Sussex Travel Clinic

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01273 749100

Worthing Clinic

01903 254774

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Sussex Travel Clinic can prescribed Diamox – call 01273 749100 or 01903 254774 to book an appointment

17/8/2017- Diamox is currently on manufacturers delay. Please call the clinic to check stock availability.

Trekking holidays in places like Nepal, Peru and climbing Kilimanjaro are becoming ever more popular amongst travellers. 30,000 people attempt to climb Kilimanjaro very year, with 6 to 8 people dying on the mountain each year. [1] Preparation before you go and following the right advice is essential.

What is Altitude Sickness?

Altitude sickness is often referred to as acute mountain sickness (AMS) and is the body’s reaction to decreases in pressure at high altitude. High altitude is classed as heights over 2.500 metres. The decrease in pressure means you take in less oxygen and this can make it more difficult to breath.

What can I do to avoid AMS?

It is difficult to predict who will get AMS; being physically fit does not prevent it. If you have previously had AMS you may get it again.

Follow the 3 golden rules. [2]:
1. If you feel unwell, you have altitude sickness until proven otherwise
2. Do not ascend further if you have symptoms of altitude sickness
3. If you are getting worse then descend immediately

Reduce your risk by:

  • Avoiding climbing too quickly.
  • Avoid flying directly to high altitudes.
  • Spend a few days getting used to altitude before you go above 3,000 metres.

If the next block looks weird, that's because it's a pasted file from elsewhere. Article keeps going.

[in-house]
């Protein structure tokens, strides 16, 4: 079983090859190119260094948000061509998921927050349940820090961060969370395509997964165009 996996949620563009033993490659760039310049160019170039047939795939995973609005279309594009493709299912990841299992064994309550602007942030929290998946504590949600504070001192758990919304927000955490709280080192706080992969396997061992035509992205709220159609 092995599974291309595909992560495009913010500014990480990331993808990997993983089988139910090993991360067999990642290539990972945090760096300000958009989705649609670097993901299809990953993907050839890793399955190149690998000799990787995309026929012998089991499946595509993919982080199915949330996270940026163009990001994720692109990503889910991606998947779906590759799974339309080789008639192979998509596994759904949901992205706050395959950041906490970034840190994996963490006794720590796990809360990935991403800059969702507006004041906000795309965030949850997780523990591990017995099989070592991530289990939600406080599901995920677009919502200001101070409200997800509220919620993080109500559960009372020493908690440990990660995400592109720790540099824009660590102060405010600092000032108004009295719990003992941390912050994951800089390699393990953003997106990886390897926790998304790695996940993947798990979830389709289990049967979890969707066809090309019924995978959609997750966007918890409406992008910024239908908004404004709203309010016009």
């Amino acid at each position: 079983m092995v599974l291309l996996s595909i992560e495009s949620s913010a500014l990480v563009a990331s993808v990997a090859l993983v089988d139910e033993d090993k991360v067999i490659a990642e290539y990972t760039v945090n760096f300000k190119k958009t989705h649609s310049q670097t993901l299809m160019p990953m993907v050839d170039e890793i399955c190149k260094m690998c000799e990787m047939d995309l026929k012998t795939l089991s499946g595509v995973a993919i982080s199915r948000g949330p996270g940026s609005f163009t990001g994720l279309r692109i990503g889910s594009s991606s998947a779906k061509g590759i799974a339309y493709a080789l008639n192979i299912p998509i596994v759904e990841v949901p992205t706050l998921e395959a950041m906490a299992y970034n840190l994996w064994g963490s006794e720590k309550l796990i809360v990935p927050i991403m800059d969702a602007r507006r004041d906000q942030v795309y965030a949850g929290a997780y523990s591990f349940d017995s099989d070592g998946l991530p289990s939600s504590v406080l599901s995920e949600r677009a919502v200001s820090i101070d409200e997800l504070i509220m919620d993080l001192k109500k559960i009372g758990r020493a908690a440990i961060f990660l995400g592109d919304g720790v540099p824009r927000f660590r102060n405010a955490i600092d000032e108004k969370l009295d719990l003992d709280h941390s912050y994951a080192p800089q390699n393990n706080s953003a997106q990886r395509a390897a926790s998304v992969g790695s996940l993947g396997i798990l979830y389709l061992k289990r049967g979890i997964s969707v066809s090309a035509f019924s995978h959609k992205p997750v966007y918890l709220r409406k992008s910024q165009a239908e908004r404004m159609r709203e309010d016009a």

• Make sure you climb gradually and do not sleep more 300 to 500 metres higher than
    you did the previous night.
  • Do not get dehydrated.
  • Regular rest days are important– a full day of complete rest every three days is best.
  • If any signs of AMS develop, do not go any higher until you have fully recovered.
    Make sure you have adequate travel insurance that covers you for your climb and
    medical evacuation should you need it.

Am I at risk of developing altitude sickness?

It is difficult to predict the susceptibility of a traveller to AMS, and physically fit travellers are not necessarily at lower risk. The best indicator of how altitude will affect a traveller is previous experience at altitude, but even this may be unreliable.
Rapid ascent without a period of acclimatisation puts a traveller at higher risk. e.g. In a study 84% of trekkers who flew directly to 3,860m were affected by AMS [3].

Can AMS be treated?

If you rest and do not climb any higher symptoms of AMS usually improve in a few hours or days. DO NOT climb any higher.
Taking over the counter medication such as paracetamol may help with headaches and anti-sickness drugs like promethazine will help nausea and vomiting. Keep hydrated by drinking plenty of clear fluids and avoid alcohol. If you do develop AMS make sure you do not venture off on your own as you could develop more serious symptoms at any time.
If  symptoms get worse or do not improve you MUST rapidly go (or be taken) to a lower altitude (at least 500 to 1,000 metres).
You should NEVER leave anyone with AMS on their own – they can become very ill very quickly.
Acetazolamide (Diamox®) can be prescribed to try and prevent AMS. Diamox reduces the headache of AMS and increases blood oxygenation at high altitude by altering the body’s acid- base balance. Diamox should be taken 24 hours before arrival at high altitude and continued for 2 days once the highest altitude is reached. A trial course of 250mgs per day for 2 days is recommended before going to a remote location where a severe allergic reaction could prove difficult to treat if it occurred.
Diamox is not suitable for everyone. Your nurse will make a risk assessment to see if it is suitable for use.

How does Diamox work?

Put simply Diamox works by forcing the kidneys to excrete bicarbonate the base form of carbon dioxide. It speeds up the acclimatisation process and stimulates breathing during the night and lessens the symptoms of AMS.

 

References

1. http://www.mtkilimanjarologue.com/planning/random/mt-kilimanjaro-how- dangerous-is-it-really.html
2. http://www.altitude.org/altitude_sickness.php#golden_rules
4. http://ismm.org/tl_files/archive/1999/January/ISMM%20News%201%201999%20How%20fast%20is%20too%20fast.pdf

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